Creamed honey refers to natural honey that has undergone processing to regulate crystallization, resulting in a smooth, creamy texture. It's also referred to as spun honey, churned honey, and whipped honey.
There are hundreds, if not thousands, of fantastic honey products today, but creamed honey may be our favorite.
You can make creamed honey by whipping liquid honey until the honey crystals break up into tiny crystals.
Differences between Creamed Honey and Regular Honey
There are a number of structural and physical characteristics that make creamed honey different from raw honey. For instance.
- Creamed honey is pale white in color, while regular honey is golden.
- After crystallization, creamed honey forms small crystals while regular honey turns into large crystals.
- Creamed honey is soft and spreads easily.
- Creamed honey is thicker than regular honey.
- Regular honey drips off toast but creamed honey sticks perfectly.
Honey crystallization refers to the formation and development of sugar crystals in honey. Since honey is a supersaturated sugar substance (composed of mainly glucose and fructose), it is inclined to natural crystallization.
Have you wondered why your honey seems to have lumps or looks firm like candy? Maybe there are tiny white flecks floating in the honey? If this is the case, don’t throw the honey out thinking it’s spoiled.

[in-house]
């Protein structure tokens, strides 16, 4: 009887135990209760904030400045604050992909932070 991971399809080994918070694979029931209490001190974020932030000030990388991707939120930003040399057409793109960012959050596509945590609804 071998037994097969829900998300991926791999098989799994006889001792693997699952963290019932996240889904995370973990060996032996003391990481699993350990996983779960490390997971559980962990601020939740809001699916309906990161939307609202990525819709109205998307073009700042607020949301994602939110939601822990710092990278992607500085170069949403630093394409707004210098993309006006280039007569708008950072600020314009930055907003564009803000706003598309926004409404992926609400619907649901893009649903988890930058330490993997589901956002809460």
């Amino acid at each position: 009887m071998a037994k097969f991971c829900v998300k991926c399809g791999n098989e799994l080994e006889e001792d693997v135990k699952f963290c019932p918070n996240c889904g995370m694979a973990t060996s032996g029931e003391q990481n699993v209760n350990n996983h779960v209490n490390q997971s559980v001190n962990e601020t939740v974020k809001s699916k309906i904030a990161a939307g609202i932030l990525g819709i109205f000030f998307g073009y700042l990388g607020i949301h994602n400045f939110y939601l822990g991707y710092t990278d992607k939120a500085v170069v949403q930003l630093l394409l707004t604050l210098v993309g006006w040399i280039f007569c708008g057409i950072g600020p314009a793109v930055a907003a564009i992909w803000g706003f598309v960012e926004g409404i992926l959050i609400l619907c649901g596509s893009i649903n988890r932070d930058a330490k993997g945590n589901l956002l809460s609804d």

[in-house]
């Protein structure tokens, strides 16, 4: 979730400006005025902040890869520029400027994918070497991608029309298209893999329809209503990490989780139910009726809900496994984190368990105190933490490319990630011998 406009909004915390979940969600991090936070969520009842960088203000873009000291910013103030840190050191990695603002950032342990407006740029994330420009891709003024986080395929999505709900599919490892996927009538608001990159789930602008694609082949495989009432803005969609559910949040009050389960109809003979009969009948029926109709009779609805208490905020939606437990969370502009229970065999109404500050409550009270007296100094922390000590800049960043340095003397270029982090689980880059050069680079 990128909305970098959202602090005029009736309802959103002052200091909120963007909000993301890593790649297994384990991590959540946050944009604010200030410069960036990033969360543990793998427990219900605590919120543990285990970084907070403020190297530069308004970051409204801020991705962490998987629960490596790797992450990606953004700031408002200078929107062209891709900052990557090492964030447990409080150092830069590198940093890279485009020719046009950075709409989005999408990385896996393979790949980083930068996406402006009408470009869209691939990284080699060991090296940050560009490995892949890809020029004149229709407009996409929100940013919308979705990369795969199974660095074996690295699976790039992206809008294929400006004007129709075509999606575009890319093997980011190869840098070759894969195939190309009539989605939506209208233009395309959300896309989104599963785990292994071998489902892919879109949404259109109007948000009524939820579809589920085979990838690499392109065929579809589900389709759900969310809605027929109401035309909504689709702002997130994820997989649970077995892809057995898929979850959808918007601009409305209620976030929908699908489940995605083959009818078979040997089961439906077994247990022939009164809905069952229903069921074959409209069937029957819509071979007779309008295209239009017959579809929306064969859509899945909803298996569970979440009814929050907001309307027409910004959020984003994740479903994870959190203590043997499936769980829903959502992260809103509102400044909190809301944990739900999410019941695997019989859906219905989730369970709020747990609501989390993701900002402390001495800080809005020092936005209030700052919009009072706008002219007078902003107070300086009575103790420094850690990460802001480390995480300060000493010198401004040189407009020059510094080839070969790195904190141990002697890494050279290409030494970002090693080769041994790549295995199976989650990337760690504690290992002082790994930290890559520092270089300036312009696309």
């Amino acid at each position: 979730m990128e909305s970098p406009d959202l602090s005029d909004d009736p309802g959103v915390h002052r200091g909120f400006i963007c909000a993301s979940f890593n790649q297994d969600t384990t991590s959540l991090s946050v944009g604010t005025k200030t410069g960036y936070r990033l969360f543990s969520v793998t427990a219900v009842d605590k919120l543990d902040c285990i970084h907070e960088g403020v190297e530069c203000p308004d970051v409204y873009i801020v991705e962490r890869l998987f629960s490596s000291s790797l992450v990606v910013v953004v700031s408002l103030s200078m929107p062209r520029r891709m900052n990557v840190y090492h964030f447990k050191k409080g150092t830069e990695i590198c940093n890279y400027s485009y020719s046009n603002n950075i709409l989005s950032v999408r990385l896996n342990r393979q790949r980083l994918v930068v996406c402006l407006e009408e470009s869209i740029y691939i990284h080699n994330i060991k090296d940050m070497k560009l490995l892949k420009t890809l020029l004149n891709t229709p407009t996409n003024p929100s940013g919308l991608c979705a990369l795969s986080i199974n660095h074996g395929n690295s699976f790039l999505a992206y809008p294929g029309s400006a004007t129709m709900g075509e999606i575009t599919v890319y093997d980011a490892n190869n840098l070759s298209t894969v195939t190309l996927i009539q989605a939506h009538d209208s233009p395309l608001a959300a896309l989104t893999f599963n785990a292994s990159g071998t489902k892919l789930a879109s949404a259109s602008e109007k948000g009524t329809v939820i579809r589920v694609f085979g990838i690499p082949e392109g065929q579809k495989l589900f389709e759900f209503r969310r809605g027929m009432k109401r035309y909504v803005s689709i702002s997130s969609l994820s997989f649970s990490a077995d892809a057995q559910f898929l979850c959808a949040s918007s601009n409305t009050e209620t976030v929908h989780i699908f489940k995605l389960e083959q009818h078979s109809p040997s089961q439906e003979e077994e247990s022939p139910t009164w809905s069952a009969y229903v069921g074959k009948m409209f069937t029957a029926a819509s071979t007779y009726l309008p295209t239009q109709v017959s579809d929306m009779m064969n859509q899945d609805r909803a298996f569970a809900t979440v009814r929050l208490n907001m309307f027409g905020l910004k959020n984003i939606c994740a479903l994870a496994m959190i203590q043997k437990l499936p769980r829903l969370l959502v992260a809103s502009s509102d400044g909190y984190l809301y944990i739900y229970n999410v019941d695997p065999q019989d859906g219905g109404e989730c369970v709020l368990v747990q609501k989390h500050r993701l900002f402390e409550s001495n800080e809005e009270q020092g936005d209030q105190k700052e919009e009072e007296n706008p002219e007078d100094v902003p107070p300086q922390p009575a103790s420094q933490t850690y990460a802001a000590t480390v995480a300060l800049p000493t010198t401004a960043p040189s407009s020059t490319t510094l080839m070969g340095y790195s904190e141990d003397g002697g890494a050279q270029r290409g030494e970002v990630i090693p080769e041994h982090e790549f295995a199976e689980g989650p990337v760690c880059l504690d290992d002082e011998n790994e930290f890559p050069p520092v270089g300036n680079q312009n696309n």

Your honey isn’t bad; it is just undergoing a perfectly natural process called honey crystallization. The tiny flecks in the honey are an indication that your honey is as natural as it can be.
Click here to learn how to prevent honey from crystallizing.
How Floral Source Affects Honey Crystallization
Honey bees jump from flower to flower, collecting nectar rich in fructose and glucose. This means that there are different types of honey, based on the source the bees are collecting nectar from.
After collecting the sugar-rich nectar, the bees deliver it to the beehive, where moisture is removed at it is turned into raw honey.
Varying flowers have distinct ratios of fructose and glucose, and ultimately, the crystals in the honey reflect these different ratios.
For instance, honey from clovers or sunflowers usually crystallizes faster. Whereas honey from eucalyptus or maple crystallizes slower.
How Water Content Affects Creamed Honey
Apart from crystallization, fermentation is another process that affects the quality of creamed honey.
Honey with increased water quantities is easily prone to fermentation. Significant loss arising from fermentation occurs when the bees find it difficult to ripen their honey.
How to Make Creamed Honey
There are two main methods of making creamed honey.
- The Raw Method
- The Dyce Method
The Raw Method of Making Creamed Honey
- Raw, Unprocessed Honey
This technique is all the rage with beekeepers for making creamed honey. In this case, pasteurization is unnecessary since unprocessed honey is used.
- Using a stand mixer with its whisk attachment, pour 1 cup of honey into the mixer.
- Mix on medium speed for 20 minutes.
- Once the honey has turned a light color with a creamy texture, turn off the mixer.
- Allow it to rest for 2 hours and then mix again at medium speed for 20 minutes